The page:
Wow. That sounds pretty perfect. So when did you start your own Sunday cooking traditions?
I basically took that tradition with me when I moved away from home. It’s funny because when I first went away to college (it wasn’t too far from home), my mother and my father would literally bring Sunday dinner to the dormitory and drop it off.

That’s amazing!
I know. I know. And so that happened like the first two years, but then I moved to North Carolina, to the School of the Arts. But by that time I was having my own Sunday rituals myself. I would make dinner and friends would come over because I always cooked. When I got to the Curtis Institute of Music in Philadelphia, I was doing Sunday soirées where I shop and cook Saturdays and Sundays. And a whole bunch of musician friends would come over on Sunday. I would lay out food and we would sing and carry on. And I did that, and I remember my teacher, my opera coach in grad school saying to me, “Boy, you’re never gonna have a career if you don’t put down that spoon and cooking all that food. You need to be studying.” And I was a horrible student but I couldn’t embarrass my mother, so I would learn my music, but I wouldn’t learn it until I had to. But, basically, Sunday dinner was one of the family trusts that I took with me when I left home. There always had to be Sunday rituals. And I own that. I claim it for myself.

I love the idea of Sunday dinner as a family heirloom.
Yes, and I’ve kept the Sunday dinner occasion going, at least before COVID. Especially now as I’m older and my parents are no longer with us, these dishes are heirloom pieces. They are treasures. They allow us to re-engage and visit and reenergize wonderful memories of home and childhood and ritual traditions that I feel, especially living in New York, living a high-profile life and sort of being overly exposed to too much of everything, being able to have these touch points, these food memories that you can cook up in a pot and revisit those expressions and those experiences and those feelings and emotions, I love it. I often say, particularly with the African American community, food is currency. It is truly. And of course for African Americans because there were times in our history that we owned nothing, including ourselves, but we owned that dish. We owned that food. We owned that song. Those were things that were intricately ours and it couldn’t be negotiated. It was our hallmark, it was our identifier, and it had value.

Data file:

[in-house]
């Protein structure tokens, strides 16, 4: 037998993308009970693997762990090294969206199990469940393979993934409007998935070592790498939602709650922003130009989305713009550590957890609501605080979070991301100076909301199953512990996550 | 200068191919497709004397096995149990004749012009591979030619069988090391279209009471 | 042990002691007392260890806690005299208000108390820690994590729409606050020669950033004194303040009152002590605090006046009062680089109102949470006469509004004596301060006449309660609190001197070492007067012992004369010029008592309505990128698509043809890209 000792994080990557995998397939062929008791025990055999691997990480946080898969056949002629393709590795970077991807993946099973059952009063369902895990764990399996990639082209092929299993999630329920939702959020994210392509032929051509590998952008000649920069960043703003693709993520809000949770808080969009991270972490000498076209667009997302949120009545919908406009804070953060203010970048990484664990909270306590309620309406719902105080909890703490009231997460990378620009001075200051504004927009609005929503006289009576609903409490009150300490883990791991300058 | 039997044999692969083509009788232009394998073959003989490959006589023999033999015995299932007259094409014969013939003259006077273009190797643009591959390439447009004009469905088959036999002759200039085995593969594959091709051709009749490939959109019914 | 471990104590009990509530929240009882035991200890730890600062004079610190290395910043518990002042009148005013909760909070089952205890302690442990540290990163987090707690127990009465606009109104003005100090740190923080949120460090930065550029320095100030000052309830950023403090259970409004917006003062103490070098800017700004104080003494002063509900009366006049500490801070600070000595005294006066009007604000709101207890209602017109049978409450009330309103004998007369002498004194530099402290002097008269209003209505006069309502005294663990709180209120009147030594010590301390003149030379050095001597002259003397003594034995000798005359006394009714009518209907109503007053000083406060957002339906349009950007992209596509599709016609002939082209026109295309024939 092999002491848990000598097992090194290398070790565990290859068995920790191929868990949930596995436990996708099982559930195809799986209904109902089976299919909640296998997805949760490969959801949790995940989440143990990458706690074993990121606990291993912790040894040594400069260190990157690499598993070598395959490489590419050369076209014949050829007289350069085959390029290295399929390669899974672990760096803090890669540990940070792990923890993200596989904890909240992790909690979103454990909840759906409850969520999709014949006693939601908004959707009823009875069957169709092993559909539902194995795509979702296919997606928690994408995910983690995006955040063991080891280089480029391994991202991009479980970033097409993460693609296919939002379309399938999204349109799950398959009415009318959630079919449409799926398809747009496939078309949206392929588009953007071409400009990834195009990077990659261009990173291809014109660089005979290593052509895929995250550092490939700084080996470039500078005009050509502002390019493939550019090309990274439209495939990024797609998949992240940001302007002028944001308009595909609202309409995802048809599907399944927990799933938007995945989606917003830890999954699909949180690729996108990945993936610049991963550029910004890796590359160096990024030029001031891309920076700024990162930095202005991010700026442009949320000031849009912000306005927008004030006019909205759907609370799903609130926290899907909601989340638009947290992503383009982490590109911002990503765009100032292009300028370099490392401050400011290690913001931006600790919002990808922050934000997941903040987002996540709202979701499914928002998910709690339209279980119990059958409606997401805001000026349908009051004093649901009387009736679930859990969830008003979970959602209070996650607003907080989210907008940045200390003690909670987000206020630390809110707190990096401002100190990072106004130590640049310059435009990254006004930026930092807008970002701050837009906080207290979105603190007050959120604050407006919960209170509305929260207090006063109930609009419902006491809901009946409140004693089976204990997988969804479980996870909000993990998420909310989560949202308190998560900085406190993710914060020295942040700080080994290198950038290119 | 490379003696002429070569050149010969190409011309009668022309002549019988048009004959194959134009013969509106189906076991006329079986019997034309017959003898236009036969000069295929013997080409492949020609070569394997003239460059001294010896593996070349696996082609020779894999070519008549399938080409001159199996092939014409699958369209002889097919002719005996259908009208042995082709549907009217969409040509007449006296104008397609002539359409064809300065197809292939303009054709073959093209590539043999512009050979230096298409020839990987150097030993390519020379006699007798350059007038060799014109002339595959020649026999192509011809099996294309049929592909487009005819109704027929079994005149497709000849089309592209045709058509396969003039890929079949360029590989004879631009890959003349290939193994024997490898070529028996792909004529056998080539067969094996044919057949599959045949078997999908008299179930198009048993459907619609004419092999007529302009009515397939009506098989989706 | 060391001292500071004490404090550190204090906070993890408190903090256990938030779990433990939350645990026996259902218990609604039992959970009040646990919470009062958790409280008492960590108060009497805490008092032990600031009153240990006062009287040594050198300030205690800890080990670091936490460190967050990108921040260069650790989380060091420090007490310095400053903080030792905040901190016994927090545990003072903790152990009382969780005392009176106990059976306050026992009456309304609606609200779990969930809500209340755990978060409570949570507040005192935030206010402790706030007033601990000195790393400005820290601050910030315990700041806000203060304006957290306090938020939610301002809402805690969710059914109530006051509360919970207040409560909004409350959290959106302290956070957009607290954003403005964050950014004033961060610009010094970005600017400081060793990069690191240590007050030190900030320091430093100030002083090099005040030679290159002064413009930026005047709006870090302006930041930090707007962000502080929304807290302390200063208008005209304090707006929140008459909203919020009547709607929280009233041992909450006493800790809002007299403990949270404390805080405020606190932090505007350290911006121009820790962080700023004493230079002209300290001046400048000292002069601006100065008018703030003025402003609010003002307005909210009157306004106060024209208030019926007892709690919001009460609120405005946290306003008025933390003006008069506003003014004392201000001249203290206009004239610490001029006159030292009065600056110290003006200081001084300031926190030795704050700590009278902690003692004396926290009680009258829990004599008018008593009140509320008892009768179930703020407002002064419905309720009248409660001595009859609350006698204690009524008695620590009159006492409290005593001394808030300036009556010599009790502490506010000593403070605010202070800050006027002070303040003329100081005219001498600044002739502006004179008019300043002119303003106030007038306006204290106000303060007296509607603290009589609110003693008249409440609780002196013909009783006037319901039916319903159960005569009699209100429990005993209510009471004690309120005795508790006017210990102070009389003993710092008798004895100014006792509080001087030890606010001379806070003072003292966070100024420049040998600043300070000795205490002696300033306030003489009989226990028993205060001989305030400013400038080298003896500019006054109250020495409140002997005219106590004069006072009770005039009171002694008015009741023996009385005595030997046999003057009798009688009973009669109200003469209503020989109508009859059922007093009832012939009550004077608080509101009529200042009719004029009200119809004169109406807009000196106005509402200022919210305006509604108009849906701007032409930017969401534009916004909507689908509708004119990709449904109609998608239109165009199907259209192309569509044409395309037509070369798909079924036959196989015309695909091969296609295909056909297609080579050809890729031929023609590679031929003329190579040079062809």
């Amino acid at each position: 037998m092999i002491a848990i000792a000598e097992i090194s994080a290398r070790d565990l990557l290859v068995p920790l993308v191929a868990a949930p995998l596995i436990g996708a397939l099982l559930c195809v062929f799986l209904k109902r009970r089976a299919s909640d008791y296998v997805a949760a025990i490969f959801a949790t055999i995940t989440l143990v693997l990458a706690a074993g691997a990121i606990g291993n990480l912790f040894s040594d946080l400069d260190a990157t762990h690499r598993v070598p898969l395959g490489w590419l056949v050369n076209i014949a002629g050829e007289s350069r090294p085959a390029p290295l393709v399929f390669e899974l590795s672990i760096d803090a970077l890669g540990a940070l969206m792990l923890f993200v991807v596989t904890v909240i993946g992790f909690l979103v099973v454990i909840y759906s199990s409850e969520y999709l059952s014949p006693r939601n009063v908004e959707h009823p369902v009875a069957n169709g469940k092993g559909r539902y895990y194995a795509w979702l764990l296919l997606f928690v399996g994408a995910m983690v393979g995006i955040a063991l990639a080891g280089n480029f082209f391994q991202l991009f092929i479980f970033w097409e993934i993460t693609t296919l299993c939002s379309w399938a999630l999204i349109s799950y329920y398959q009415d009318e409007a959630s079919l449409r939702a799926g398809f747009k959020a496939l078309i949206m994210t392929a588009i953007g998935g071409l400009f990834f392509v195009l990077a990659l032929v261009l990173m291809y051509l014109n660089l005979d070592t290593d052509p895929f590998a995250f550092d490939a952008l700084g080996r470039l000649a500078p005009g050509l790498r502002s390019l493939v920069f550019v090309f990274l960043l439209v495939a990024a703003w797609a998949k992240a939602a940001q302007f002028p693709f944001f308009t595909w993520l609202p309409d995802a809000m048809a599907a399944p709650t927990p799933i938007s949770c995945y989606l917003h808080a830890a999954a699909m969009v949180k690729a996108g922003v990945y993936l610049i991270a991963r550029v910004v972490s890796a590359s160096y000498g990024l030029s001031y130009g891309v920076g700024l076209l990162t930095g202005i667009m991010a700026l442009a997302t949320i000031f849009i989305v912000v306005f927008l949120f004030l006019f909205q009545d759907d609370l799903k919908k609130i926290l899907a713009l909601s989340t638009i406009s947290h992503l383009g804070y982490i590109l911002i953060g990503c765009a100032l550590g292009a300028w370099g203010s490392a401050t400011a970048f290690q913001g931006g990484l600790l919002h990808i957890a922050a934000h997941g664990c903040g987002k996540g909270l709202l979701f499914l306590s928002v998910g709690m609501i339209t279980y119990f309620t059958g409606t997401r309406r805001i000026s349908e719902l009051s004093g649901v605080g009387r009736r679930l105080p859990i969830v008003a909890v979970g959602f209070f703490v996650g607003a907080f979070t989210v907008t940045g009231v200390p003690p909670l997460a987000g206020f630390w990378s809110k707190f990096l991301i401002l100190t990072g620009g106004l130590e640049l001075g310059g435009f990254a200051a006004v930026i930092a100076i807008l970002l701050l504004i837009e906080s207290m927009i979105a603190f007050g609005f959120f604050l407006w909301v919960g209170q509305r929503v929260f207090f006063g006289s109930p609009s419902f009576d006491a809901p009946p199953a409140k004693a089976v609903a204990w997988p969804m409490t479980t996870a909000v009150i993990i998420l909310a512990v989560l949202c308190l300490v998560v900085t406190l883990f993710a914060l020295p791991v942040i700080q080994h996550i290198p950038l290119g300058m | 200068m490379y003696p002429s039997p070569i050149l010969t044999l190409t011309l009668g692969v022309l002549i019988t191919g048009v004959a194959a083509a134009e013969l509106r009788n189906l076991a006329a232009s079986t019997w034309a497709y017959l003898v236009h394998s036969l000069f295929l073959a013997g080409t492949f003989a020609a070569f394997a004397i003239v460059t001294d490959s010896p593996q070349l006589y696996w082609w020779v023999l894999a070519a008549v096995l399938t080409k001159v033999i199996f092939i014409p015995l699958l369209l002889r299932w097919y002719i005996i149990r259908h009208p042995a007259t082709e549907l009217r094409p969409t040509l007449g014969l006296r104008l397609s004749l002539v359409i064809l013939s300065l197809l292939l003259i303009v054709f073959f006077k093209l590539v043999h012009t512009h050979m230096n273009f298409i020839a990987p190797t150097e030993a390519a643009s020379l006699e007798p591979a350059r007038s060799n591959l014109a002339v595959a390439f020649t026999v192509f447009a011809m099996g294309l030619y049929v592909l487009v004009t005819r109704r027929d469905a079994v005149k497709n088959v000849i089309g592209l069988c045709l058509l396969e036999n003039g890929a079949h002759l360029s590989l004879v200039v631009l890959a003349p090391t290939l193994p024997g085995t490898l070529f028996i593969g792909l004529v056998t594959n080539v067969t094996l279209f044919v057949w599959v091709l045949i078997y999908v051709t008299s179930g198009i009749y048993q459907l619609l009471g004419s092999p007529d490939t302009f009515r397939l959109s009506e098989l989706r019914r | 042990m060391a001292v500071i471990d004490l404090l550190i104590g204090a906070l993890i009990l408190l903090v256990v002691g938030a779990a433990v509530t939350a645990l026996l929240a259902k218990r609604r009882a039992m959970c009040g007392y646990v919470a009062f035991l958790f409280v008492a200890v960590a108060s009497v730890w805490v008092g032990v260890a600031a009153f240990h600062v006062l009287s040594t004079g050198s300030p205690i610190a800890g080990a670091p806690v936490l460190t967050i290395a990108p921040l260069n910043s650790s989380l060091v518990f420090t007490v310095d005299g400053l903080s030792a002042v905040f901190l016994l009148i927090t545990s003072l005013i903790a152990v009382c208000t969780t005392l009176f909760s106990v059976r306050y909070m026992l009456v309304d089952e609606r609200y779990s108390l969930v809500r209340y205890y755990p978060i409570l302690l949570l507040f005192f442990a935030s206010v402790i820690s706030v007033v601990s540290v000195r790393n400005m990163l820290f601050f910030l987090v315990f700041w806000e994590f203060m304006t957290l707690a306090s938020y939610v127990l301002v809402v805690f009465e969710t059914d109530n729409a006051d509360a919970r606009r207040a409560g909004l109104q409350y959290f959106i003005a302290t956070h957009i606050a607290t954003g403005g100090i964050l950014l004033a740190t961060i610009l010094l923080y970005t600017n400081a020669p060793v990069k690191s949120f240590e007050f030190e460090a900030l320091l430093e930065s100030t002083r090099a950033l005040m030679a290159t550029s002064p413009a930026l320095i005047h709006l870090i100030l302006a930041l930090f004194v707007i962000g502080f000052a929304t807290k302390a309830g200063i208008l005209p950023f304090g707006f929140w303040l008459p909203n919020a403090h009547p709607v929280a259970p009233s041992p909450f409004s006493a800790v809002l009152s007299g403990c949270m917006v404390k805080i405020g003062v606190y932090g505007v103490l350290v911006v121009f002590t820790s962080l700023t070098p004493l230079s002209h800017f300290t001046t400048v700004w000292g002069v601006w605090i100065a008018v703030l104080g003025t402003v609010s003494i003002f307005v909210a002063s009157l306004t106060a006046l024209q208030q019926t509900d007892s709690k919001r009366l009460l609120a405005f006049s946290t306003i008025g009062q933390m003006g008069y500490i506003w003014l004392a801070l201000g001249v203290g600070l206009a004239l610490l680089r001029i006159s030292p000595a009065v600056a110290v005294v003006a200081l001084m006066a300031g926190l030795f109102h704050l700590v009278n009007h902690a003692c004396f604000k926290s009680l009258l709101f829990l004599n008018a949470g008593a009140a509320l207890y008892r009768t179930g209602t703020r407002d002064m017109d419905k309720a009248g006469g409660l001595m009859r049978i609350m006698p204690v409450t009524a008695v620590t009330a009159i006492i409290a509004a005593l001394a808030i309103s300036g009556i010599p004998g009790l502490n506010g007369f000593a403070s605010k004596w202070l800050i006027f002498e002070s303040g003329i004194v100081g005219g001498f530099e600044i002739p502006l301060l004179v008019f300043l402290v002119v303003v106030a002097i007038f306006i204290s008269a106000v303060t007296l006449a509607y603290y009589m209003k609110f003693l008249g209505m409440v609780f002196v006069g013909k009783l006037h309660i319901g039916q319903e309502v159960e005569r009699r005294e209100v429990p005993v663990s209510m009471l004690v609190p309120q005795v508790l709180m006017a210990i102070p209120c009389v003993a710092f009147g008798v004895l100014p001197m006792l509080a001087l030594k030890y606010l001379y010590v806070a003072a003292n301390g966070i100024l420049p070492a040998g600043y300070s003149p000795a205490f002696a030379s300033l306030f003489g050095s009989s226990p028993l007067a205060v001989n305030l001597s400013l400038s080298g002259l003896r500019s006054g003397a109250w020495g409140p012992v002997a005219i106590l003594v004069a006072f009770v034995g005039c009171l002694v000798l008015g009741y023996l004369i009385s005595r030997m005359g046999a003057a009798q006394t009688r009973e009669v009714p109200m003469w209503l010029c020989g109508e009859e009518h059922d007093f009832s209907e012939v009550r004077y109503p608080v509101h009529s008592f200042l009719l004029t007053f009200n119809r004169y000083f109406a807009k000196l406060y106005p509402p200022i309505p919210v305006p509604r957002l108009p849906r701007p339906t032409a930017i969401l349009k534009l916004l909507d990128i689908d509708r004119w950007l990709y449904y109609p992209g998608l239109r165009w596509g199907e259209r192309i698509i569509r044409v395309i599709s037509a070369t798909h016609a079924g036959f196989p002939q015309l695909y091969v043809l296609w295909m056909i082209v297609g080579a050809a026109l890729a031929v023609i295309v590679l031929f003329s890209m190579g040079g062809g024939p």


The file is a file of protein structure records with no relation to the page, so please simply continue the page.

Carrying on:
Meals, Music, And Muses

Thank you, Alexander! For more recipes like the shrimp with crabmeat gravy (below), be sure to pick up a copy of Alexander’s most recent cookbook, Meals, Music, and Muses.


Smothered Shrimp and Crabmeat Pan Gravy with Stone-Ground Grits

Lumb crabmeat joins shrimp and a luscious gravy in this comforting dinner.

Serves 5 to 6

Nutritional Info

Ingredients

Shrimp:

  • 1 1/2 tablespoons

    unsalted butter

  • 2

    garlic cloves, finely chopped

  • 1/2

    large onion, chopped

  • 1

    celery stalk, finely chopped

  • 1/2

    red bell pepper, finely chopped

  • 2 tablespoons